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Mouna Karray


For over 10 years, the Tunisian photographer Mouna Karray has explored personal and identity issues in her work. Her photographs have been featured in various exhibitions, including the Bamako Biennale in 2007 and 2011, the Photoquai festival in 2009, and most recently in Marseille, when it was the European Capital of Culture in 2013.

In the series Noir, which Karray began in 2011 following the Tunisian revolution, the photographer addresses confinement. In eight square-format black-and-white photographs, Karray appears wrapped in a white sheet, striking different positions. Only her hand is visible, releasing the shutter. “My body is imprisoned, confined, but creative nonetheless,” Karray explains. “One day in Sfax, I saw a rooster on the bus. A man had bought it alive at the market and was carrying it in a plastic bag. The rooster struggled in the bag throughout the ride. It is while we are confined and under duress that we act.”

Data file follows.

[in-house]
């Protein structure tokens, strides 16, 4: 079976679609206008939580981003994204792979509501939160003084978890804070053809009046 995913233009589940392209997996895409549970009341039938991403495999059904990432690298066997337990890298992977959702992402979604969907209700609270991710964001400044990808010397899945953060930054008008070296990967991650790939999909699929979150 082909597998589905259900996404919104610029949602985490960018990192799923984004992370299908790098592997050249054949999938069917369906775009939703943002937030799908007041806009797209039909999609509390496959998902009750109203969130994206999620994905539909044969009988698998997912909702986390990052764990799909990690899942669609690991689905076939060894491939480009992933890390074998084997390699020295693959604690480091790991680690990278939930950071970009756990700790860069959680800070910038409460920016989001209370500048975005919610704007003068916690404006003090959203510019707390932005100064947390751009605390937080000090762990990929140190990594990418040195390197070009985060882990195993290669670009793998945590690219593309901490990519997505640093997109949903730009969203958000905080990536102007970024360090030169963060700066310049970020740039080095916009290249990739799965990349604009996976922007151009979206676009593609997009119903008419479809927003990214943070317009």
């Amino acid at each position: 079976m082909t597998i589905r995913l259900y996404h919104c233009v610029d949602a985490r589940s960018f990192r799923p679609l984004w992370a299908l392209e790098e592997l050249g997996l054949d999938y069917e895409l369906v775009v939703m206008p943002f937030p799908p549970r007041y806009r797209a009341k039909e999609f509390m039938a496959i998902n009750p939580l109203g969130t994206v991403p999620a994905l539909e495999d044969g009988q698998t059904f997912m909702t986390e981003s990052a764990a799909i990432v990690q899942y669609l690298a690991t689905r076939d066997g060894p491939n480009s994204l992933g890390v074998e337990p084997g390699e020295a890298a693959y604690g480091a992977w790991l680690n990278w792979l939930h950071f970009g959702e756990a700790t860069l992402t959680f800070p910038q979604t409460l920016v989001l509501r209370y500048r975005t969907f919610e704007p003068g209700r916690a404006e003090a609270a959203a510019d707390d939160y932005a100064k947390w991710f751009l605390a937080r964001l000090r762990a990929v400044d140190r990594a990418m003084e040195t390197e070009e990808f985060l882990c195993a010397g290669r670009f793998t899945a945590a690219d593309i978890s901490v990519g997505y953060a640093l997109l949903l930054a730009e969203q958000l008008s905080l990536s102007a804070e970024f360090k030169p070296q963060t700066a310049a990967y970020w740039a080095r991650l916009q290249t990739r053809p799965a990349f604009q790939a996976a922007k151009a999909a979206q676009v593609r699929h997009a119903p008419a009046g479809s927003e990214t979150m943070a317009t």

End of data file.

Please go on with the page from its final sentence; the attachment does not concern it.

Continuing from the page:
The series is a metaphor for imprisonment, as suggested by its title,Noir (Darkness), for “It is in the darkness that we begin to see.” A few weeks before the first spark of the revolution, Karray was exploring southern Tunisia. The series Personne ne parlera de nous (No One Will Speak of Us) shows a body wrapped in a white shroud against a desolate landscape. Here we note the shutter release cable, the only link to the outside in Noir. The photographer comments on how the “release” is used for a “photographic act,” becoming an instrument of liberation.

Read the full article on the French version of
The Eye


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